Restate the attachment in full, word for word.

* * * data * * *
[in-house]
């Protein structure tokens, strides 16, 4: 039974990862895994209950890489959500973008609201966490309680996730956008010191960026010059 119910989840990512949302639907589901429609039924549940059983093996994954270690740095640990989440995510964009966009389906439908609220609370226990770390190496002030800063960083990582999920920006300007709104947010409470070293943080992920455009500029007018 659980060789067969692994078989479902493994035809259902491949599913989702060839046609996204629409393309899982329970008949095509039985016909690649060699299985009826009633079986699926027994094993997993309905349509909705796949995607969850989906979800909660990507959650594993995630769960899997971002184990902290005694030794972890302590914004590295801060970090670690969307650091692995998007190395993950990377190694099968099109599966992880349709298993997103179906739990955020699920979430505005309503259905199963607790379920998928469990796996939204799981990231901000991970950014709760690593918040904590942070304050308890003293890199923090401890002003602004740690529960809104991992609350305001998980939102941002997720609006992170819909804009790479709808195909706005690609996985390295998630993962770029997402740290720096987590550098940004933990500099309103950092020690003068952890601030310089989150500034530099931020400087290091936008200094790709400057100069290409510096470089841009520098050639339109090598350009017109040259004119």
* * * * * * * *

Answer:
[in-house]
């Protein structure tokens, strides 16, 4: 039974990862895994209950890489959500973008609201966490309680996730956008010191960026010059 119910989840990512949302639907589901429609039924549940059983093996994954270690740095640990989440995510964009966009389906439908609220609370226990770390190496002030800063960083990582999920920006300007709104947010409470070293943080992920455009500029007018 659980060789067969692994078989479902493994035809259902491949599913989702060839046609996204629409393309899982329970008949095509039985016909690649060699299985009826009633079986699926027994094993997993309905349509909705796949995607969850989906979800909660990507959650594993995630769960899997971002184990902290005694030794972890302590914004590295801060970090670690969307650091692995998007190395993950990377190694099968099109599966992880349709298993997103179906739990955020699920979430505005309503259905199963607790379920998928469990796996939204799981990231901000991970950014709760690593918040904590942070304050308890003293890199923090401890002003602004740690529960809104991992609350305001998980939102941002997720609006992170819909804009790479709808195909706005690609996985390295998630993962770029997402740290720096987590550098940004933990500099309103950092020690003068952890601030310089989150500034530099931020400087290091936008200094790709400057100069290409510096470089841009520098050639339109090598350009017109040259004119």